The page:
Admissions Infographics: Your Undergrad Major Matters

Does your undergraduate major matter when you’re applying to MBA programs? Of course it does, but maybe not in the way you might think. Traditional thinking may suggest that an undergraduate degree in economics or other business-based focus might give you an edge in admissions – as this kind of degree might better prepare students for business school – but this might not actually be the case.

A recent GMAC (Graduate Management Admission Council) report (PDF) suggests that a growing majority of business school applicants do have an undergraduate background in these quantitative fields.

Here’s a graph showing the breakdown of GMAT test-takers between 2010 and 2011. We can assume that this generally represents the overall breakdown of applicants to b-school:


Just over 54 percent of GMAT takers had undergraduate degrees in business-related disciplines. And this slice of b-school applicants has been growing – it was just 49 percent in 2006-2007. However, the interesting thing is that business schools do not actually recruit these candidates as often as the numbers suggest, making this segment  by far the most competitive of all applicant groups. For instance, Columbia’s most recent MBA cohort only includes 29 percent with undergraduate degrees in business; and these students are actually outnumbered by those with engineering degrees:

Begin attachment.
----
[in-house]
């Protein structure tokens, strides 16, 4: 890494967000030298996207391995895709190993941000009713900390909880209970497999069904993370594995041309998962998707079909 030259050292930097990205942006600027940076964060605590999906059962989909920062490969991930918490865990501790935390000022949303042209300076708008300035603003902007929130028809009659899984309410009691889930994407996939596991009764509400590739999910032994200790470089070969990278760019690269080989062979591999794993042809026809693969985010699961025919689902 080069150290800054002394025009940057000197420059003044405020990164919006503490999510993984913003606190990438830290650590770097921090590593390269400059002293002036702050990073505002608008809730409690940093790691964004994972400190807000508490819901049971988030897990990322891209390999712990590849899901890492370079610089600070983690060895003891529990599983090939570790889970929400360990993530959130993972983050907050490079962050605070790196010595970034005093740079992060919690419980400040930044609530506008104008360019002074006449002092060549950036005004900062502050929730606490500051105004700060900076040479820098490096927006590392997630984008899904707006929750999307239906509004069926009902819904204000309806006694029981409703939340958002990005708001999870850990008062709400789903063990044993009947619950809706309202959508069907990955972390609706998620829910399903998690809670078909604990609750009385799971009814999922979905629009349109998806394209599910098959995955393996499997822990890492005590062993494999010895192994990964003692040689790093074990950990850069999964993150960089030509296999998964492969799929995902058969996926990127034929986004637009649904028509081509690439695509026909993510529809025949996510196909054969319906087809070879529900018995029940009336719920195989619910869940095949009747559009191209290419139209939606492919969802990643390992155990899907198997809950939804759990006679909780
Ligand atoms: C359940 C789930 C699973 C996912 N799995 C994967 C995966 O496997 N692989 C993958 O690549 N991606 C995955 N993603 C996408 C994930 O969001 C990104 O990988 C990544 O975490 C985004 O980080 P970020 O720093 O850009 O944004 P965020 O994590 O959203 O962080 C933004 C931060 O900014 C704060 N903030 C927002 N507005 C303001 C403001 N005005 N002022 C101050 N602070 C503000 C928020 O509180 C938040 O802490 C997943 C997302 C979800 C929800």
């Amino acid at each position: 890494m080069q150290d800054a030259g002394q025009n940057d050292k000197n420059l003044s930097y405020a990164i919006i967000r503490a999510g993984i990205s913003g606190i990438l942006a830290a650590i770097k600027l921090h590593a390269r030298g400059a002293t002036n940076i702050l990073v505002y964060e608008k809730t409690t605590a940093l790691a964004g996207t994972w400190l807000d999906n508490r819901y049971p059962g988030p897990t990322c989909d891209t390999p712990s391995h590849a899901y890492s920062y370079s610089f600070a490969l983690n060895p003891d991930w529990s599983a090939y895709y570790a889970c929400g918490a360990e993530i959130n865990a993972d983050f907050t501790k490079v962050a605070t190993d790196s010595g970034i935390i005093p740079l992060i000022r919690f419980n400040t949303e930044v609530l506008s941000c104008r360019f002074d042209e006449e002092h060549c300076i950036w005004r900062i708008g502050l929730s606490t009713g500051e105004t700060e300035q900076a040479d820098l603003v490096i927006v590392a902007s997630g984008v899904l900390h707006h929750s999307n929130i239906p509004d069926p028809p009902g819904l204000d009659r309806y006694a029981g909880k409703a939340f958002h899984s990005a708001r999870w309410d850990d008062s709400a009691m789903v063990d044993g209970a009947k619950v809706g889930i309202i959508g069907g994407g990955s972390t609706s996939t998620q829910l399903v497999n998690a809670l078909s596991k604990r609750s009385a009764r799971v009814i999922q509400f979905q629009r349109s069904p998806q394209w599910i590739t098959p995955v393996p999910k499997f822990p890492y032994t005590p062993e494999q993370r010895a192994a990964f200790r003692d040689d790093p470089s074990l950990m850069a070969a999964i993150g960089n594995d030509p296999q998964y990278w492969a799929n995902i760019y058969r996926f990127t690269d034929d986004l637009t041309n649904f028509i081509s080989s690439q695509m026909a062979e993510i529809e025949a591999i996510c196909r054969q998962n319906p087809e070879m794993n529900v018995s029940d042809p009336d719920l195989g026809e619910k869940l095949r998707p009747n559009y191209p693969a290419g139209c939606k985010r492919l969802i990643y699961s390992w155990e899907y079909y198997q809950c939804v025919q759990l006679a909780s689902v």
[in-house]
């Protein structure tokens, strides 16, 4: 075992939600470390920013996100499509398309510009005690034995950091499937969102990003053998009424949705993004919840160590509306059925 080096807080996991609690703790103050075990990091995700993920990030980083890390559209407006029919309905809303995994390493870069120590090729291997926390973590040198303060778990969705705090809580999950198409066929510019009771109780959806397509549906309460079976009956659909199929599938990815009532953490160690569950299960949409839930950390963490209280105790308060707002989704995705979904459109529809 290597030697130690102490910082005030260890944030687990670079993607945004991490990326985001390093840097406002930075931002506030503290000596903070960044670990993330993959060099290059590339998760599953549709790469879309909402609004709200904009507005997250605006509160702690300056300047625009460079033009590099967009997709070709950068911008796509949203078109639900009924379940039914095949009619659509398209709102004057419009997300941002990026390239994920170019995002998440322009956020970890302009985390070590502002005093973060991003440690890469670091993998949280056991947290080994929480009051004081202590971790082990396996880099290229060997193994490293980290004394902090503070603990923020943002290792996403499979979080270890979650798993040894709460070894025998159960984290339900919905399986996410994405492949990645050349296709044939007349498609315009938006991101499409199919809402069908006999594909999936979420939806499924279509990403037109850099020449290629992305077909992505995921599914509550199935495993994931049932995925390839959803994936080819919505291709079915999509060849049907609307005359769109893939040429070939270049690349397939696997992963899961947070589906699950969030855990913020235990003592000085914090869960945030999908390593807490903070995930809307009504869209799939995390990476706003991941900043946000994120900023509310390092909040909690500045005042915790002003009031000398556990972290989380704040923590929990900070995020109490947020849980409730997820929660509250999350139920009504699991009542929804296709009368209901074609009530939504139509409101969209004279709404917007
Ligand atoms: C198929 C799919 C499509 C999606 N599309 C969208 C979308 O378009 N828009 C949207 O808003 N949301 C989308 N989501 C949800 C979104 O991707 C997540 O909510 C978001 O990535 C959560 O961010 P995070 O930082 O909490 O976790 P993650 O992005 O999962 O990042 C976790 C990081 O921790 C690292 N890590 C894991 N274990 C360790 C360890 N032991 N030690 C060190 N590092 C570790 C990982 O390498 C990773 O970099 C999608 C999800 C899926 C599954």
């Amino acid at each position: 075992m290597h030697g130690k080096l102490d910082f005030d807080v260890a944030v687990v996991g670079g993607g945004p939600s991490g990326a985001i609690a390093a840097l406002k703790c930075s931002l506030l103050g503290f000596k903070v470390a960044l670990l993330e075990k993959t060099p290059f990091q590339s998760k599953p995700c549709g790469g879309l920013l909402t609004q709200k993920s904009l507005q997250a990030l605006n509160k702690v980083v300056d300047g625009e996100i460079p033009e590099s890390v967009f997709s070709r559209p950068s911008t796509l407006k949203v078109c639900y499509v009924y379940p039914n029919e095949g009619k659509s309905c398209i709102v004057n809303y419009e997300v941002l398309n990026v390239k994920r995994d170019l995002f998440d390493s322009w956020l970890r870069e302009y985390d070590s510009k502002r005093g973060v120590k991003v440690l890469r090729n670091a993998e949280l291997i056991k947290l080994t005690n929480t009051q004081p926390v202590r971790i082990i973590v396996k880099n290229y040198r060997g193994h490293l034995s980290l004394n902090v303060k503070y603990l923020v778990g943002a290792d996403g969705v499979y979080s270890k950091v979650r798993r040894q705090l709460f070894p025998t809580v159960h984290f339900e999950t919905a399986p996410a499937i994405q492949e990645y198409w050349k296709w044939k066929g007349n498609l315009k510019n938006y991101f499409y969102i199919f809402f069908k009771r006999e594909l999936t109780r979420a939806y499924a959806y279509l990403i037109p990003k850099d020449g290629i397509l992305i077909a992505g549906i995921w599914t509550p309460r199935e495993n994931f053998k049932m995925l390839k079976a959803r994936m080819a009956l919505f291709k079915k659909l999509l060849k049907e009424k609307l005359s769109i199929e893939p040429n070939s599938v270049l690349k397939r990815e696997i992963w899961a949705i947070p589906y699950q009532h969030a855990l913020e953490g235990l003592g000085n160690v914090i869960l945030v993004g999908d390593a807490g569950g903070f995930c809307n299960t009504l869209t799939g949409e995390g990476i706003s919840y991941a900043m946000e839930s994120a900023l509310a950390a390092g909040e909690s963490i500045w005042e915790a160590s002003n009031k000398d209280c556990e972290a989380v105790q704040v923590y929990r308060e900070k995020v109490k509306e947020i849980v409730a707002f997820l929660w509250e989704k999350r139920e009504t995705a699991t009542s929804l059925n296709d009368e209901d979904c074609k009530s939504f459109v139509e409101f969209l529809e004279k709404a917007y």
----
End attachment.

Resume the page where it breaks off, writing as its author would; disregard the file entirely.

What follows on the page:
Likewise, the cohorts at other American business schools show a fairly balanced mixture of students from a variety of undergraduate backgrounds. Here’s the makeup of the most recent MBA cohort at the University of Rochester’s Simon Graduate School of Business, where the percentage of students from humanities and social science backgrounds are just about equal to those from business backgrounds:

In Europe, the situation is pretty similar. Here’s the breakdown of current INSEAD students:


So, what’s the bottom line? Basically, if you have an undergraduate degree in business, you’re facing an uphill battle. But if you hold a degree in engineering or the social sciences, you represent a smaller group of students applying to business school, and probably have better odds in being accepted. Keep in mind that your undergraduate degree is not the end-all of the application process: admissions commissions will also look at your work experience and other aspects of your profile when deciding on your potential fit.

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